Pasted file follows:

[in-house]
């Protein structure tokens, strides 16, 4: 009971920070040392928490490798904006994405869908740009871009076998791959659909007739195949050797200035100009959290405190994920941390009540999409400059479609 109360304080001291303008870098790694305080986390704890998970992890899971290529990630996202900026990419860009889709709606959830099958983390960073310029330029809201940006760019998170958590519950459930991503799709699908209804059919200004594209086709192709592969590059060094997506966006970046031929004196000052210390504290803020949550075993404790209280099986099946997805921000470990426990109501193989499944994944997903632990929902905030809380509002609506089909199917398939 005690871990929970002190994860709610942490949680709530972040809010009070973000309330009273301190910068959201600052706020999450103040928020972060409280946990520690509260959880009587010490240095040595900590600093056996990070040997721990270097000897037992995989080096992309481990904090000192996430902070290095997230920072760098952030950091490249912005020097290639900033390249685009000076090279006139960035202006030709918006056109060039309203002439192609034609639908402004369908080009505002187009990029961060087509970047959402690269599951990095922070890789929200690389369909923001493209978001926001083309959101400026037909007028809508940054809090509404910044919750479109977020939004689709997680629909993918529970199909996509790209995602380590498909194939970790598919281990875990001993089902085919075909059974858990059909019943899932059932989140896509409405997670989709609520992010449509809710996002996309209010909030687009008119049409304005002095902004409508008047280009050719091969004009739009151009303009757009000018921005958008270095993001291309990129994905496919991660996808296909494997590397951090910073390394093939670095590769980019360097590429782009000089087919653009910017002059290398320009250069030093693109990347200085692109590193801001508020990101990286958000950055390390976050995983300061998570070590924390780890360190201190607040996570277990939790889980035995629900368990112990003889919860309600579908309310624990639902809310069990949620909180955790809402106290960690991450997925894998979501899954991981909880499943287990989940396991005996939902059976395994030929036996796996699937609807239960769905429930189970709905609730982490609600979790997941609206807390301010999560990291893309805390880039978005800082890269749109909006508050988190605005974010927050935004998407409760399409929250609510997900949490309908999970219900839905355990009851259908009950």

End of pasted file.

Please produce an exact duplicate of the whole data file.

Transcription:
[in-house]
């Protein structure tokens, strides 16, 4: 009971920070040392928490490798904006994405869908740009871009076998791959659909007739195949050797200035100009959290405190994920941390009540999409400059479609 109360304080001291303008870098790694305080986390704890998970992890899971290529990630996202900026990419860009889709709606959830099958983390960073310029330029809201940006760019998170958590519950459930991503799709699908209804059919200004594209086709192709592969590059060094997506966006970046031929004196000052210390504290803020949550075993404790209280099986099946997805921000470990426990109501193989499944994944997903632990929902905030809380509002609506089909199917398939 005690871990929970002190994860709610942490949680709530972040809010009070973000309330009273301190910068959201600052706020999450103040928020972060409280946990520690509260959880009587010490240095040595900590600093056996990070040997721990270097000897037992995989080096992309481990904090000192996430902070290095997230920072760098952030950091490249912005020097290639900033390249685009000076090279006139960035202006030709918006056109060039309203002439192609034609639908402004369908080009505002187009990029961060087509970047959402690269599951990095922070890789929200690389369909923001493209978001926001083309959101400026037909007028809508940054809090509404910044919750479109977020939004689709997680629909993918529970199909996509790209995602380590498909194939970790598919281990875990001993089902085919075909059974858990059909019943899932059932989140896509409405997670989709609520992010449509809710996002996309209010909030687009008119049409304005002095902004409508008047280009050719091969004009739009151009303009757009000018921005958008270095993001291309990129994905496919991660996808296909494997590397951090910073390394093939670095590769980019360097590429782009000089087919653009910017002059290398320009250069030093693109990347200085692109590193801001508020990101990286958000950055390390976050995983300061998570070590924390780890360190201190607040996570277990939790889980035995629900368990112990003889919860309600579908309310624990639902809310069990949620909180955790809402106290960690991450997925894998979501899954991981909880499943287990989940396991005996939902059976395994030929036996796996699937609807239960769905429930189970709905609730982490609600979790997941609206807390301010999560990291893309805390880039978005800082890269749109909006508050988190605005974010927050935004998407409760399409929250609510997900949490309908999970219900839905355990009851259908009950």